"The FBI will not stand by and watch our cyber adversaries attack our networks; we will track down and arrest individuals who have made it their mission to spy on and steal from our nation and citizens," said Richard McFeely, executive assistant director of the Criminal, Cyber, Response, and Services Branch. "Because cyber crime knows no boundaries, cyber criminals think they can hide overseas. But we are using our international partnerships and the publicity generated by our Cyber's Most Wanted to ferret them out."
Fugitives Farhan Arshad and Noor Aziz Uddin are wanted for their alleged involvement in an international telecommunications scheme and hacking venture to defraud individuals, telecom companies, and government entities in the United States and abroad, resulting in losses exceeding $50 million. It is alleged that between 2008 and 2012, Arshad and Uddin gained unauthorized access to business telephone systems and used those systems to initiate long-distance telephone calls to premium rate numbers through a scheme known as international revenue share fraud. The conspiracy caused the owners of the compromised telephone systems to be billed for services they neither ordered nor desired. Arshad and Uddin are part of an international criminal ring that the FBI believes extends into Pakistan, the Philippines, Saudi Arabia, Switzerland, Spain, Singapore, Italy, Malaysia, and other locations.
Arshad and Uddin were indicted for unauthorized access to a protected computer; conspiracy to gain unauthorized access to a protected computer; wire fraud; conspiracy to commit wire fraud; and identity theft.
Carlos Perez-Melara is wanted for his alleged involvement in manufacturing software that was used to intercept the private communications of hundreds, if not thousands, of victims around September 2003. As part of the scheme, Perez-Melara ran a website offering customers a way to "catch a cheating lover" by sending "spyware" disguised as an electronic greeting card. Victims who opened the card unwittingly installed a program that collected keystrokes and other incoming and outgoing electronic communications. The programs, created by Perez-Melara and known as "Lover Spy" and "e-mail PI," would periodically send e-mail messages to his customers, allowing them to obtain passwords, lists of visited websites, and intercepted e-mail messages of the intended victims.
Perez-Melara was indicted for manufacturing a surreptitious interception device; sending a surreptitious interception device; advertising a surreptitious interception device; advertising and promoting the surreptitious use of an interception device; intercepting electronic communications; disclosing electronic communications; and unauthorized access to a protected computer for financial gain.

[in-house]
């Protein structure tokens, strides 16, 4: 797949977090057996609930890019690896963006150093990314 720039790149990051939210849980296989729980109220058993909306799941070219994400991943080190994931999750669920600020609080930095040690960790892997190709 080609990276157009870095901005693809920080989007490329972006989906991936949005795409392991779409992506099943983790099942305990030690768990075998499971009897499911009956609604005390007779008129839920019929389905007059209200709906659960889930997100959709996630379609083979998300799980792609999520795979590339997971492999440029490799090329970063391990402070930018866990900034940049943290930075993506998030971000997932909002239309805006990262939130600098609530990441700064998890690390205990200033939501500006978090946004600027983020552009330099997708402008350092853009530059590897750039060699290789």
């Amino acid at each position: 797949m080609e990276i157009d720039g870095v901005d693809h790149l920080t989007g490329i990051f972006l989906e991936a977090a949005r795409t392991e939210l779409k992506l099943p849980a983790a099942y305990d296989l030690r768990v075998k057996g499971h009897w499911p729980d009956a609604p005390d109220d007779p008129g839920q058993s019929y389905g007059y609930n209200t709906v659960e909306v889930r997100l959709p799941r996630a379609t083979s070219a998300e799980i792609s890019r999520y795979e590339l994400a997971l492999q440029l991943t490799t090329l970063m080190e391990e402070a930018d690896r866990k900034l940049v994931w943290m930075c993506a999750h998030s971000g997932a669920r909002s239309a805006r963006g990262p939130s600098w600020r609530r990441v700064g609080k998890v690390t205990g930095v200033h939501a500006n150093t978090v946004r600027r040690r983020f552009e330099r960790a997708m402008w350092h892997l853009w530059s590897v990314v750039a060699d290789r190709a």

The FBI is seeking Andrey Nabilevich Taame for his alleged involvement in Operation Ghost Click, a scheme that infected more than four million computers located in more than 100 countries from approximately 2007 to October 2011. At least 500,000 victims were in the United States. The scheme involved changing a computer's Domain Name System (DNS) settings. The DNS serves as a phone book for the Internet by translating domain names, such as www.fbi.gov, into Internet protocol (IP) addresses, thus allowing Internet traffic to be routed to the correct destination. As part of the scheme, Taame and six other individuals--who have since been arrested--used software that changed the victims' computers' DNS settings, therefore redirecting users' legitimate Internet traffic to websites users did not intend to visit. This allowed Taame and his co-conspirators to hijack Internet traffic to commit online advertising fraud by diverting traffic from websites with no commercial relationship to websites that pay for online hits.
Taame was indicted for wire fraud; unauthorized access to a protected computer; and conspiracy to commit both offenses.
Alexsey Alekseyevich Belan is wanted for his alleged involvement in the unauthorized taking of data from three U.S.-based companies in 2012 and 2013. It is believed Belan remotely accessed the victim companies' computer networks without authorization and thereby obtained information for the purposes of commercial advantage and private financial gain. Belan is also alleged to have knowingly possessed and used, without lawful authority, means of identification belonging to employees of the companies during and in relation to his unauthorized taking of the company data.
Belan was indicted for obtaining information from a protected computer; possession of 15 or more unauthorized access devices; and aggravated identity theft.